Roman Polanski's classic. That cast was extraordinary—Mia Farrow, John Cassavettes. And no one does weird old lady better than Ruth Gordon.

Really, every Hitchcock movie should be on this list, but Psycho is iconic. Norman Bates set the bar high for sociopathic killers on film. And that shower scene proved that sometimes seeing less is often more frightening than seeing everything.

This movie, like Psycho, proves that you don't have to be supernatural to be a monster!  It also taught me about how even awful, unredeemable characters have their own reasons, however false, for being so evil. Finding the humanity in such awful characters is what gives them real dimension. Plus, Betty Davis and Joan Crawford!

Oh Damien. Another film that I related to in so many ways! It kicked off my life-long fascination with Great Britain--I loved the locations in this film. And the rabid Rottweilers partially inspired my character Dog. I was also fascinated by the idea that pure evil (in this case, demon spawn) could one day be a political figure, and not necessarily by satanic misdeeds but chosen by the people to lead. The idea that you do not know that this person you admire and respect it really the root of all evil. That's more frightening than Freddie Krueger, I think.

My list would not be complete without at least one Vincent Price movie, and Theatre of Blood hits all the right buttons. It's simply over-the-top, and Price is chewing the scenery. Great fun.

I was probably about 13 when I saw Halloween for the first time. This film kicked off my adoration for John Carpenter. For a long time, I religiously watched all Michael Myers movies, up until the one with LL Cool J. While most of my friends were Team Jason, I was totally Team Michael. Loved the Halloween franchise way more than Friday the 13th. Jamie Lee Curtis suffered no fools.

THE WAR OF THE WORLDS (radio broadcast)
Okay, not a movie and more sci-fi than horror, but my 5th grade teacher played Orson Welles' infamous radio broadcast during class and it influenced me profoundly. I was fascinated by the fact that a fictional program could be so real that it actually sent people into a panic. I am not a huge fan of stories about aliens and alien invasions (I even loathe the movie Alien), but this adaptation of the H.G. Wells novel is a classic spine tingler.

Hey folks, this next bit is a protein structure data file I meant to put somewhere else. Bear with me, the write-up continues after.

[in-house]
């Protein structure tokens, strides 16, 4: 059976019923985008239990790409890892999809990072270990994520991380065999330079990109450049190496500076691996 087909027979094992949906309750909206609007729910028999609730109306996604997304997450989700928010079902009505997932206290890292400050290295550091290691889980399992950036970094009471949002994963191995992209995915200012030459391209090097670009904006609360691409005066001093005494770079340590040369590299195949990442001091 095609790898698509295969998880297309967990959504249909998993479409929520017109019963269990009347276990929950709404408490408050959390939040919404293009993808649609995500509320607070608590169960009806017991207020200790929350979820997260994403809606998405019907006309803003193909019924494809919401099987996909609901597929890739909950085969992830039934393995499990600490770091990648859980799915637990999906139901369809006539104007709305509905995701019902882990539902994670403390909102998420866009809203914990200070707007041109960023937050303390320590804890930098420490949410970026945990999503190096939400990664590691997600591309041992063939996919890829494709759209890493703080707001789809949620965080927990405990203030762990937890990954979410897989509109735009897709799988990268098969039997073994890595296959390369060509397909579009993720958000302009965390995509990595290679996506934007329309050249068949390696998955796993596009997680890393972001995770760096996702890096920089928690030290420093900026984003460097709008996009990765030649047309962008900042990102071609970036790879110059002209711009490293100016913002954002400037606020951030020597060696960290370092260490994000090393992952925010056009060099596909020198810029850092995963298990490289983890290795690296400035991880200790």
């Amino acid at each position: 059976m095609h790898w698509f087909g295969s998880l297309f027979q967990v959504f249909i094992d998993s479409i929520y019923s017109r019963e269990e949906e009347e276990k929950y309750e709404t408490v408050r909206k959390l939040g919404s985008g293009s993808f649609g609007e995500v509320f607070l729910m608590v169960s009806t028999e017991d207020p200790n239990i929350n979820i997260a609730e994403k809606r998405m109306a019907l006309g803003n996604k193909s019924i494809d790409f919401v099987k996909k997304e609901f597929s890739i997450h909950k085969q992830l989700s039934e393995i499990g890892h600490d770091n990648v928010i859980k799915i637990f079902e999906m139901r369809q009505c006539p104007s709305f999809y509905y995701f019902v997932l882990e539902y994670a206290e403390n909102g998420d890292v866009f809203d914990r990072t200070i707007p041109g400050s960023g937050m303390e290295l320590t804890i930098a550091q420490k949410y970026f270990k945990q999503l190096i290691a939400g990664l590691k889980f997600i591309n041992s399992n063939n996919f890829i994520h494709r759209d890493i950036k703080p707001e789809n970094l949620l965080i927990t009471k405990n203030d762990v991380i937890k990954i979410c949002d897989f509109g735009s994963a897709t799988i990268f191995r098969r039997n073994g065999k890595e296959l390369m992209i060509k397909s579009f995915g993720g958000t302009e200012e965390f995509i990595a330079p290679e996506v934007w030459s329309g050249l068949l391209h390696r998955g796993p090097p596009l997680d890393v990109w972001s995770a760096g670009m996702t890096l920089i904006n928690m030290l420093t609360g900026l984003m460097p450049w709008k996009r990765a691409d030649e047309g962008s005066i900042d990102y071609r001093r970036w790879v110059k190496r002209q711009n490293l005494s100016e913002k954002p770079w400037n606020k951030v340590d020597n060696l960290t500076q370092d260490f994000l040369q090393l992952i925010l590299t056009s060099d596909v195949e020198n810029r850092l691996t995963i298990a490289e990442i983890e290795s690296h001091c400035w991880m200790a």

I think I can relate to the love of many of this.  The Omen is one of my favorites!  What are your thoughts, readers?

Before we part ways with Karen, she is also sponsoring a giveaway today.  It spans the tour, but you'll need to enter to have a chance to win one of 10 copies of Hell's Belle.  The winner will be able to choose which digital format: mobi or epub.

a Rafflecopter giveaway

More About the Author:

An award-winning playwright, Karen Greco has spent close to twenty years in New York City, working in publicity and marketing for the entertainment industry. A life-long obsession with exorcists and Dracula drew her to urban fantasy, where she can decapitate characters with impunity. HELL'S BELLE is her first novel.

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"Victorians used the term 'limbs' as a euphenism for legs, which were thought to be so sexually exciting to a man, even a glimpse of a table leg could incite him to sexual frenzy. Table skirts were invented to prevent any unnatural unions between men and furniture."
(History Channel International)